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Polar Care ________ cold therapy's defective design allegedly causes frostbite on the toes - Amputation of great toe and metatarsal.

U.S. District Court, Western District of Wisconsin.

In this product liability matter, the plaintiff alleged that the design of a cold therapy device was dangerous and/or defective in that it caused her to suffer frostbite on two toes. The plaintiff had to undergo an amputation of the affected area. The defendant argued that there was no design defect when the product was used correctly.

On May 31, ________, the female plaintiff underwent surgery on her right great toe. Following the surgery, the plaintiff’s podiatrist prescribed the use of the defendant’s medical device, the Polar Care ________ for continuous cold therapy to assist in reducing pain and inflammation of the surgical site. The plaintiff’s physician prescribed that the plaintiff use the defendant’s device for 20 continuous days without any instruction to periodically check the skin on her foot and toes. The plaintiff used the device for ten continuous days and did not periodically check the condition of her foot or toes. The plaintiff, after ten days of use, noticed some discoloration of two of her toes. She contacted her physician. Approximately two months later, the plaintiff underwent an amputation of her great toe and metatarsal.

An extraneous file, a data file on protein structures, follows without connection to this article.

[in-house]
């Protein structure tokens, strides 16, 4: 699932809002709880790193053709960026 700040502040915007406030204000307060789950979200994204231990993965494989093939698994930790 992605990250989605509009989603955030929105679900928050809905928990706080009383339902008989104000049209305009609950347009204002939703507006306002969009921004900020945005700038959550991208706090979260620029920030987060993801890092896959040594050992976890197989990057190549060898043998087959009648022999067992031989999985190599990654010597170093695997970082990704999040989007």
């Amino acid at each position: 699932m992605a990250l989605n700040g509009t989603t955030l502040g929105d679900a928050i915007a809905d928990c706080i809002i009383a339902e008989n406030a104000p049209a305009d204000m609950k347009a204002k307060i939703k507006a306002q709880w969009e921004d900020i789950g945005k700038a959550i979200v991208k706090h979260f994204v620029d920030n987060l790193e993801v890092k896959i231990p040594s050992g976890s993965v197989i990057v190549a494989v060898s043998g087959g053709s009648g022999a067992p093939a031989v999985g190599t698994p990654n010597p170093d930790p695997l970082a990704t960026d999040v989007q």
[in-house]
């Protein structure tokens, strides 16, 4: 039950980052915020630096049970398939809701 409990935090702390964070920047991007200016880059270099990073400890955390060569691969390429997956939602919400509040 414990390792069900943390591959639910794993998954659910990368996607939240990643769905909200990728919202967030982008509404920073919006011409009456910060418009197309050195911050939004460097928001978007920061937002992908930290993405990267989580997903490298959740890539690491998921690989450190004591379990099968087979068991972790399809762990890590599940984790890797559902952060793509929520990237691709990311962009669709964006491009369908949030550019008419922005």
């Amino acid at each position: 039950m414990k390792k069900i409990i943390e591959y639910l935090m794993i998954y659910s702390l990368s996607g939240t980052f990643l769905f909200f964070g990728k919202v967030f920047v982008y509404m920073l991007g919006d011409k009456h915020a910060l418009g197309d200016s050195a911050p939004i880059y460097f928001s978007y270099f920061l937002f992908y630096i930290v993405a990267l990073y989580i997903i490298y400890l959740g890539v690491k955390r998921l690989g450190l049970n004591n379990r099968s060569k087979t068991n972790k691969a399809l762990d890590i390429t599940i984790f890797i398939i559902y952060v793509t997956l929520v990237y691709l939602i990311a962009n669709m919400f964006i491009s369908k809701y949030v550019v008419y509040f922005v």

The plaintiff brought suit against the defendant alleging that the device was dangerous and there was no warning or instruction regarding continuous use of the device and the necessity for periodic checking of the area. The plaintiff alleged that the defendant’s device permitted the skin to become too cold and caused frostbite on her big toe.

The defendants maintained that the device was not dangerous or defective when it was used properly. The defendant maintained that the device had been approved by the FDA as a Class II medical device. The defendant demonstrated at trial that the device does not generate temperatures cold enough to cause frostbite injuries. The defendant maintained that the device contained sufficient warnings and instructions. The defendant argued that since this was a Class II medical device, it could only be obtained through a prescription and it was incumbent upon the plaintiff’s doctor to instruct the plaintiff, based upon the plaintiff’s individual condition and concerns. During the course of the trial, the defendants were able to demonstrate that neither the plaintiff nor the prescribing doctor ever read the instructions or warnings listed on the device.

Further, the defendant argued that the loss of the plaintiff’s toe was unrelated to any alleged defect in the product. This was the fifth surgery that the plaintiff had undergone for her toe and prior surgeries resulted in significant bone loss and tissue damage. The defendant was able to demonstrate through cross examination that this surgery was a "last ditch" effort and that the plaintiff failed to obtain any treatment for her allegations of frostbite to the toe.

At the conclusion of the trial, after a little more than one hour of deliberations, the jury returned a unanimous verdict in favor of the defendant and against the plaintiff.

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